Shun blades are incredible, I have 4 of them. Two classics (8" chefs, 7" santoku) and two elites (8" chefs, 3" paring).
I started off with the classics, and they are AMAZING. I absolutely love them, and they were my babies. However, upon receiving the elites (from woot), my classics seem dull (but they are also up for a new sharpening).
Let's just say that if you treat these knives right, they'll treat you well.
Japanese blades, in general, will be sharper than their German cousins. This is due to the harder steel used in production, which allows for a steeper blade angle. The issue is that the harder a metal is, the more brittle/chippable it tends to be. On top of that, they can be a little more difficult to sharpen. If you know how to take care of a knife (never cut on ceramic, glass, stone, metal...only on wood and plastic), these might be the knives for you. Always wash right after using (hand wash!), and dry immediately.
No joke, these are excellent knives, and I would recommend you getting one of the paring knives before they run out (the one offered is cheaper than a classic paring, which is lower end).
Edit: I meant to write this before but forgot to. For those of you who are afraid of sharp knives, think of it this way: I consider the most dangerous tool in the kitchen a dull knife. A sharp knife does the cutting for you. The blade effortlessly cuts through your food, and as a result it minimizes the amount of force required for cutting. If you have a dull knife, there is a greater chance of you cutting too hard and the blade slipping off (happened to a friend with butternut squash!) and tearing your hand.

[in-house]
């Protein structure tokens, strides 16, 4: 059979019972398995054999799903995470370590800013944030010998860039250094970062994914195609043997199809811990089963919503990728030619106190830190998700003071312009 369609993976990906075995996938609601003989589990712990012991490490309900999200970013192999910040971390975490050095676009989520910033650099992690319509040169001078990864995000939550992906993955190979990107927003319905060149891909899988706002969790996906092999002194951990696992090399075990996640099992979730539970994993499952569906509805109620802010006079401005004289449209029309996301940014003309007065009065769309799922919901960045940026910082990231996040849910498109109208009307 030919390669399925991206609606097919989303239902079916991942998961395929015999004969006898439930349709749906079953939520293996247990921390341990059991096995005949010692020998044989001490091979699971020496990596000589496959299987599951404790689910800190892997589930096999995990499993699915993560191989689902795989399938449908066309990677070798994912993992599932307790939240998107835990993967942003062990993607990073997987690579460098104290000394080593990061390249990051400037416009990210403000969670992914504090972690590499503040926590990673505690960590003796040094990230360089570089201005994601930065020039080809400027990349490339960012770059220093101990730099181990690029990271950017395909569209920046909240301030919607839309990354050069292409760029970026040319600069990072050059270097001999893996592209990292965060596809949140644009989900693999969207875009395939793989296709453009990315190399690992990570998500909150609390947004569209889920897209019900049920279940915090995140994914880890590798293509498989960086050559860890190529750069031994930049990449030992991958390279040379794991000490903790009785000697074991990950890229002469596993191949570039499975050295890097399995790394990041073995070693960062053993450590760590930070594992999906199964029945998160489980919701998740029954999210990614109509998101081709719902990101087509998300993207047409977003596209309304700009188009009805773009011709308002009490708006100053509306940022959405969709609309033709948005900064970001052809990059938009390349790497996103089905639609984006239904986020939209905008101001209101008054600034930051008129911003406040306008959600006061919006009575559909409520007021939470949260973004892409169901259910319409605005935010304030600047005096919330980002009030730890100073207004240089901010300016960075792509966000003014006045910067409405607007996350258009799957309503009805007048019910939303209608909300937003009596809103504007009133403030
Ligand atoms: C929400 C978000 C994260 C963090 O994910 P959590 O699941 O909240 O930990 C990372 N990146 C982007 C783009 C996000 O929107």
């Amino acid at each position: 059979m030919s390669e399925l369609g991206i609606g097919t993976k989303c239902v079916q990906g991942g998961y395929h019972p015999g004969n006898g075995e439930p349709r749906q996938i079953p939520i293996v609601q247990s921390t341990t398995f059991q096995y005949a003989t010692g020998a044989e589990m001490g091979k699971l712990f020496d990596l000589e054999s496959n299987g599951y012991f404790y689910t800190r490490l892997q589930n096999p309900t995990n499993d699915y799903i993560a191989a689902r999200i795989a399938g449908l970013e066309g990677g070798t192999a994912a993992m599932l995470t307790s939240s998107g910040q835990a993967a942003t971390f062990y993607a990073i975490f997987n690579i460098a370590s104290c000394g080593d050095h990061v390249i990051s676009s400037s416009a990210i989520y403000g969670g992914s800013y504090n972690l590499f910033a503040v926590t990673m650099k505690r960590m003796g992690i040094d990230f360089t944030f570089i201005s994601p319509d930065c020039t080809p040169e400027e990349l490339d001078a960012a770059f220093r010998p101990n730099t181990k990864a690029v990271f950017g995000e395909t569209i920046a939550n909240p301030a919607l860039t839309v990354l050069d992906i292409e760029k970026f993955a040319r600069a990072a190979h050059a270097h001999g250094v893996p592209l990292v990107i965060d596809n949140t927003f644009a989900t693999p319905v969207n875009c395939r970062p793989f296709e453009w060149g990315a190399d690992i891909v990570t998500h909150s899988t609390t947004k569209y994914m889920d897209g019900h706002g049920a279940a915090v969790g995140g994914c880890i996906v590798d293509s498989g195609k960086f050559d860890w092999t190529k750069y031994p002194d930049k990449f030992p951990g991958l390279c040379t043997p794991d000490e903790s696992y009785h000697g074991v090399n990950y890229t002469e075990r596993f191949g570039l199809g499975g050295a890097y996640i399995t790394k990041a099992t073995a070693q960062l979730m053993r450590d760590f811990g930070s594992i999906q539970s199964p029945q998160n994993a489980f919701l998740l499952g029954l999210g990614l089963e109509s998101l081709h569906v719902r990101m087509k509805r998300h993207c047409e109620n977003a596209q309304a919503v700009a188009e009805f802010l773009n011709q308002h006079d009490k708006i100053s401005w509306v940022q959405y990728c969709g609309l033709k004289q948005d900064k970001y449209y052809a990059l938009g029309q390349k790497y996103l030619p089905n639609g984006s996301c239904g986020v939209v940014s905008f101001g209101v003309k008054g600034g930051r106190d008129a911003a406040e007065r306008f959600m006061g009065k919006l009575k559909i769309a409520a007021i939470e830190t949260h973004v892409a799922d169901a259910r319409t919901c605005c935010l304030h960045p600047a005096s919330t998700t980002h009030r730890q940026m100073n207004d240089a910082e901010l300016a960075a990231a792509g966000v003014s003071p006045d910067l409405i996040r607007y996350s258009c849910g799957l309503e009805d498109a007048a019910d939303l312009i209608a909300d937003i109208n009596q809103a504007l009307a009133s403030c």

I also use the term "tearing" here, because a dull knife will cause greater cellular trauma to your skin than a sharp knife. The knife will essentially butcher (in a straight line) your hand, or whatever else you cut, and since it's not a wicked clean slice, it will take longer to heal. I have cut myself ONCE, and my knife was so sharp that it healed within 2 or 3 days. It wasn't even noticeable. Trust me here, a good knife is a good friend in the kitchen.